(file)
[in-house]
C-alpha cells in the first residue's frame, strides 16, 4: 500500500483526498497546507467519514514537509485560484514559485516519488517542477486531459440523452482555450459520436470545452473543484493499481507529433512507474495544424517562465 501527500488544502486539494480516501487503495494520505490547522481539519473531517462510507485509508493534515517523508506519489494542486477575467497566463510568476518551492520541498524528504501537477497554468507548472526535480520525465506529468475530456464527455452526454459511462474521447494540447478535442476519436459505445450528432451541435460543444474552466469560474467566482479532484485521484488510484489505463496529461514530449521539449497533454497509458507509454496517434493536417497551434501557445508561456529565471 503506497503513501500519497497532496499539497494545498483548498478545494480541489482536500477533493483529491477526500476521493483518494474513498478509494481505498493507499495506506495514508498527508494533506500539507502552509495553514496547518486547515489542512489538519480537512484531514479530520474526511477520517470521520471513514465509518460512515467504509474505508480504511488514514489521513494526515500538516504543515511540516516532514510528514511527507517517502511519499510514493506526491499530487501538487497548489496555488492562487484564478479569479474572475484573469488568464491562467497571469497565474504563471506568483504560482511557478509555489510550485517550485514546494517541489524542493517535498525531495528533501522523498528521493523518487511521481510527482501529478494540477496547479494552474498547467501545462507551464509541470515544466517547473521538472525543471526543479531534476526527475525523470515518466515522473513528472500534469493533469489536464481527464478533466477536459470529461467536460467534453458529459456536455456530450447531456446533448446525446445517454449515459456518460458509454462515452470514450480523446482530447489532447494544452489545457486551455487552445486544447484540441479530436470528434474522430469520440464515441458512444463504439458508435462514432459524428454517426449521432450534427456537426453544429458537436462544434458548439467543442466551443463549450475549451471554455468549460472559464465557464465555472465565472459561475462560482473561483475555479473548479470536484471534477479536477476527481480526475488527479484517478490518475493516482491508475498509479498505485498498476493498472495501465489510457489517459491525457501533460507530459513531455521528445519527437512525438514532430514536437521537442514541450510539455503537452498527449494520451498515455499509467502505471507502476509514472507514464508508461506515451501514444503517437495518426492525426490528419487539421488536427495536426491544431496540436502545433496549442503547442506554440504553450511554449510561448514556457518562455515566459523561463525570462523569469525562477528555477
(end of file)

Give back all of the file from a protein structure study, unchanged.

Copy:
[in-house]
C-alpha cells in the first residue's frame, strides 16, 4: 500500500483526498497546507467519514514537509485560484514559485516519488517542477486531459440523452482555450459520436470545452473543484493499481507529433512507474495544424517562465 501527500488544502486539494480516501487503495494520505490547522481539519473531517462510507485509508493534515517523508506519489494542486477575467497566463510568476518551492520541498524528504501537477497554468507548472526535480520525465506529468475530456464527455452526454459511462474521447494540447478535442476519436459505445450528432451541435460543444474552466469560474467566482479532484485521484488510484489505463496529461514530449521539449497533454497509458507509454496517434493536417497551434501557445508561456529565471 503506497503513501500519497497532496499539497494545498483548498478545494480541489482536500477533493483529491477526500476521493483518494474513498478509494481505498493507499495506506495514508498527508494533506500539507502552509495553514496547518486547515489542512489538519480537512484531514479530520474526511477520517470521520471513514465509518460512515467504509474505508480504511488514514489521513494526515500538516504543515511540516516532514510528514511527507517517502511519499510514493506526491499530487501538487497548489496555488492562487484564478479569479474572475484573469488568464491562467497571469497565474504563471506568483504560482511557478509555489510550485517550485514546494517541489524542493517535498525531495528533501522523498528521493523518487511521481510527482501529478494540477496547479494552474498547467501545462507551464509541470515544466517547473521538472525543471526543479531534476526527475525523470515518466515522473513528472500534469493533469489536464481527464478533466477536459470529461467536460467534453458529459456536455456530450447531456446533448446525446445517454449515459456518460458509454462515452470514450480523446482530447489532447494544452489545457486551455487552445486544447484540441479530436470528434474522430469520440464515441458512444463504439458508435462514432459524428454517426449521432450534427456537426453544429458537436462544434458548439467543442466551443463549450475549451471554455468549460472559464465557464465555472465565472459561475462560482473561483475555479473548479470536484471534477479536477476527481480526475488527479484517478490518475493516482491508475498509479498505485498498476493498472495501465489510457489517459491525457501533460507530459513531455521528445519527437512525438514532430514536437521537442514541450510539455503537452498527449494520451498515455499509467502505471507502476509514472507514464508508461506515451501514444503517437495518426492525426490528419487539421488536427495536426491544431496540436502545433496549442503547442506554440504553450511554449510561448514556457518562455515566459523561463525570462523569469525562477528555477